Start, Circuit de Catalunya, 2016

2016 Spanish Grand Prix driver weekend ratings

2016 Spanish Grand Prix

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Max Verstappen took a shock win but which drivers performed to their best during the Spanish Grand Prix weekends?

F1 Fanatic’s new driver-by-driver race weekend ratings assesses the full field:

Mercedes

Lewis Hamilton – Looked out of sorts in practice, complaining about tyre pressures, but moved towards Rosberg’s set-up in time for qualifying. After a stumble on his first lap in Q3 he produced a superb lap to take pole position. When Rosberg came at him at turn one on the opening lap Hamilton naturally covered the inside line, though it proved in vain. It’s therefore surprising he expected Rosberg to leave the inside unprotected at turn four – he didn’t, and the pair crashed.

Rating one out of five

Nico Rosberg – Impressed throughout practice but was beaten to pole position by Hamilton. Grabbed the lead at the start but his power unit was in an incorrect setting – likely because of an error on Rosberg’s part, which left him vulnerable on the approach to turn four. He defended as firmly as the rules allow, but the consequence was a collision which ended both drivers’ races. A needless accident in more ways than one.

Rating one out of five

Ferrari

Sebastian Vettel – Said Ferrari were mystified by their loss of pace in qualifying after they’d been within a few tenths of Mercedes in practice, and seemed to be hardest hit of the team’s two drivers. He got off the line well came out of turn one with only the Mercedes and Ricciardo ahead, but let Verstappen and Sainz get the better of him on the run to turn four. He soon re-passed Sainz after the start and closed on the Red Bulls, but although switching to a three-stop strategy got him ahead of Ricciardo it meant he lost out to Verstappen and Raikkonen.

Rating three out of five

Kimi Raikkonen – Beat Vettel to fifth in qualifying but struggled away from the line, losing three places immediately. Having re-taken Bottas before the Safety Car came out he got by Sainz when the race resumed. He was a few seconds behind the leading quartet in the middle of the race, but at the end hew drew close onto Verstappen’s tail. Try as he might, he couldn’t get close enough to attempt a pass.

Rating three out of five

Williams

Felipe Massa – Had one shot to get through Q1 but fell well short of his team mate’s time and missed the cut. But thanks to a solid driver, smart strategy and more impressive work by the Williams pit crew, he probably only finished two places lower than was possible. An early pit stop put him on a three-stop strategy which gave him more time in clear air.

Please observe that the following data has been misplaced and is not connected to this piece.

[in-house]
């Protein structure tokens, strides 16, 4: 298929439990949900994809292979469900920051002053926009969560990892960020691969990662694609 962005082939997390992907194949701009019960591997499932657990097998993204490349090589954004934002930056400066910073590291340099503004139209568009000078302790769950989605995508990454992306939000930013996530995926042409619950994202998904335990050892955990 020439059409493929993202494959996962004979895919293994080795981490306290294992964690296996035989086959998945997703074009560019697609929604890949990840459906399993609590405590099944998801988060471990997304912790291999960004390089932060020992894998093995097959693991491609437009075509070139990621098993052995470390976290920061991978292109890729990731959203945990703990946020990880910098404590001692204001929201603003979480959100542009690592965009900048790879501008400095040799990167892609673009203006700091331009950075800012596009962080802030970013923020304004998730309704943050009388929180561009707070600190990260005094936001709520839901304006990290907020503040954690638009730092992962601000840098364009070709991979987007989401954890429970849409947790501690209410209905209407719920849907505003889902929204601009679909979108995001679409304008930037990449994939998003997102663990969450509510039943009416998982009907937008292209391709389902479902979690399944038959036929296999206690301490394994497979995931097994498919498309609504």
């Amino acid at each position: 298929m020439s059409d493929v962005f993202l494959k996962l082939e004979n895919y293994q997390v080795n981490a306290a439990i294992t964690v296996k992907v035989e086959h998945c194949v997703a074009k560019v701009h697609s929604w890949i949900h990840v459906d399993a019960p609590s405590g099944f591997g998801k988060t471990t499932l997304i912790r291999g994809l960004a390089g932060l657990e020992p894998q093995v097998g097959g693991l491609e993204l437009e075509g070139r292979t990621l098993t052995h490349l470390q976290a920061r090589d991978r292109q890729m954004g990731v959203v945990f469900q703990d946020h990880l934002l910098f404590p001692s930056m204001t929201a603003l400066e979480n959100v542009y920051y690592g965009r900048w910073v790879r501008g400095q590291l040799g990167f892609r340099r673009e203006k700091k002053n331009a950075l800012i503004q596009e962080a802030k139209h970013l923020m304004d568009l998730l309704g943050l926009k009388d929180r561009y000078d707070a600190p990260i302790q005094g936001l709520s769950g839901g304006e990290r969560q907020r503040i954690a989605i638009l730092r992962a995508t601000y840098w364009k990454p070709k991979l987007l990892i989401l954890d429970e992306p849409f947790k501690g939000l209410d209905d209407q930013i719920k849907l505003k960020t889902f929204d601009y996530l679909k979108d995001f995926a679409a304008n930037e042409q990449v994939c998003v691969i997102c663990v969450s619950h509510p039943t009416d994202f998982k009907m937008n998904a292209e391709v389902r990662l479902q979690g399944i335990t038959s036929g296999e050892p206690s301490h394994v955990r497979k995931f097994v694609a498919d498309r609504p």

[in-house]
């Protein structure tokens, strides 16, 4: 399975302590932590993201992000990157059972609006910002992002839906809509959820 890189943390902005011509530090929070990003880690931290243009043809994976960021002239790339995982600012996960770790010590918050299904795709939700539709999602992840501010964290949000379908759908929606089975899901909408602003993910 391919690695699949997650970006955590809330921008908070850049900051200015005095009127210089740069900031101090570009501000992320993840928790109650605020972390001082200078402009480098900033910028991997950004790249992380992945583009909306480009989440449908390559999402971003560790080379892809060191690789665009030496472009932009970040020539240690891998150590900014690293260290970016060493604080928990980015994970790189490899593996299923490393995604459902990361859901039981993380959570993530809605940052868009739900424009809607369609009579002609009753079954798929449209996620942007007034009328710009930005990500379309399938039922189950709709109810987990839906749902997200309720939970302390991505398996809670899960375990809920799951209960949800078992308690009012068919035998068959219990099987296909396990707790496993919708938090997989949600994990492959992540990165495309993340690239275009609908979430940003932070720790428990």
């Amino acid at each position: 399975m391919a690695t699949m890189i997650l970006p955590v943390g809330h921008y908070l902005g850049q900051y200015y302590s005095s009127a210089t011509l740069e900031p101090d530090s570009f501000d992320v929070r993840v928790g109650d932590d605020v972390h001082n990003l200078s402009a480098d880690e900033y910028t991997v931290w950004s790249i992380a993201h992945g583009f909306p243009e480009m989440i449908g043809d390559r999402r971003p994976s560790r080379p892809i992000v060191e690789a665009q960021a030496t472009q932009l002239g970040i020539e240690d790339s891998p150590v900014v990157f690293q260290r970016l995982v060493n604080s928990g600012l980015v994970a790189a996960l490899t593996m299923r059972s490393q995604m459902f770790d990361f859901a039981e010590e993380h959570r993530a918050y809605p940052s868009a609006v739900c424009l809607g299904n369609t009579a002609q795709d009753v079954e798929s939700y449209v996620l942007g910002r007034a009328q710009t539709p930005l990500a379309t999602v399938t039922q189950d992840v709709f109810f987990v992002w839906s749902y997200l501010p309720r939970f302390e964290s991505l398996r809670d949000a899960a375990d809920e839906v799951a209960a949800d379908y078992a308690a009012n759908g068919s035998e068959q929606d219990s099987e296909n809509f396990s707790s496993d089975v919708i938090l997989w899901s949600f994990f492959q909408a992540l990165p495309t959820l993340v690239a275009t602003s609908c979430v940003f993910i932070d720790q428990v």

Rating two out of five

Valtteri Bottas – Left Massa well behind as he took seventh on the grid. However a cautious run through the first two corner cost him places to Raikkonen and Sainz. He jumped back ahead of Sainz via the undercut, and although he probably wouldn’t have been able to keep Raikkonen behind it would at least have made his race more interesting. Picked up his pace too late in the final stint to pinch fourth from Ricciardo.

Rating three out of five

Red Bull

Max Verstappen, Red Bull, Circuit de Catalunya, 2016
Verstappen clinched a shock victory
Daniel Ricciardo – Responded perfectly to the challenge of his new team mate in qualifying, using just a single lap in Q3 to put him comfortably in the shade. It’s hard to see what more he could have done in the race as Red Bull’s strategy decision made the difference between the two drivers.

Rating five out of five

Max Verstappen – Gets full marks despite being edged by Riccirado on Saturday due to his stellar drive on Sunday. Verstappen’s lap one pass on Vettel and coolness under pressure from both Ferrari drivers displayed immense maturity for a driver of comparatively few race starts.

Rating five out of five

Force India

Nico Hulkenberg – Narrowly missed a place in Q3 as he wasn’t able to find a balance he was completely happy with in the upgraded VJM09. He lost three places at the start and was running outside the points when his car developed an oil leak.

Rating two out of five

Sergio Perez – Force India’s only representative in Q3, Perez took ninth on the grid which became seventh at the start. He finished there too, holding off Massa at the end despite having six-lap-older tyres. Did well to make a two-stop strategy work with such an early first stop.

Rating three out of five

Renault

Kevin Magnussen – Was satisfied to reach Q2 while his team mate went out in the first round. However poor pace for both cars on the medium tyre forced Renault to use the hard at times – they were the only team to do so. Magnussen swapped his for softs at the end and had already passed Nasr oin his final lap when he attempted to pass Palmer too, causing contact which he was later penalised for.

Rating two out of five

Jolyon Palmer – Sat out first practice while Esteban Ocon drove his car and was delayed by a puncture in the second session. He only narrowly missed a place in Q2. Delivered what he called his best performance to date in the race, stretching out his stint on hards until the end unlike Magnussen, but points weren’t in the offing.

Rating three out of five

Carlos Sainz Jnr, Toro Rosso, Circuit de Catalunya, 2016
Sainz fought the Ferraris

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Toro Rosso

Daniil Kvyat – Like Verstappen, Kvyat had to acclimatise quickly to a new car. He used an extra set of soft tyres early in qualifying which led to an unsuccessful bid to accompany Sainz into Q3. He had to surrender places to Hulkenberg and Palmer early on as the stewards ruled he’d taken them under the Safety Car. A late switch to soft tyres allowed him to keep pace with the leaders and pass Gutierrez for the final points place with four laps to go.

Rating three out of five

Carlos Sainz Jnr – Was very pleased to take eighth on the grid in front of his home crowd. A rapid start and excellent pass on the outside of Vettel moved him up to third by the Safety Car. Despite firm defending with Raikkonen, the red cars inevitably passed Sainz with his year-old motor. His early pit stop dropped him behind Haryanto which meant Williams were easily able to get Bottas out ahead of him. It didn’t look like the car had more in it.

Rating five out of five

Sauber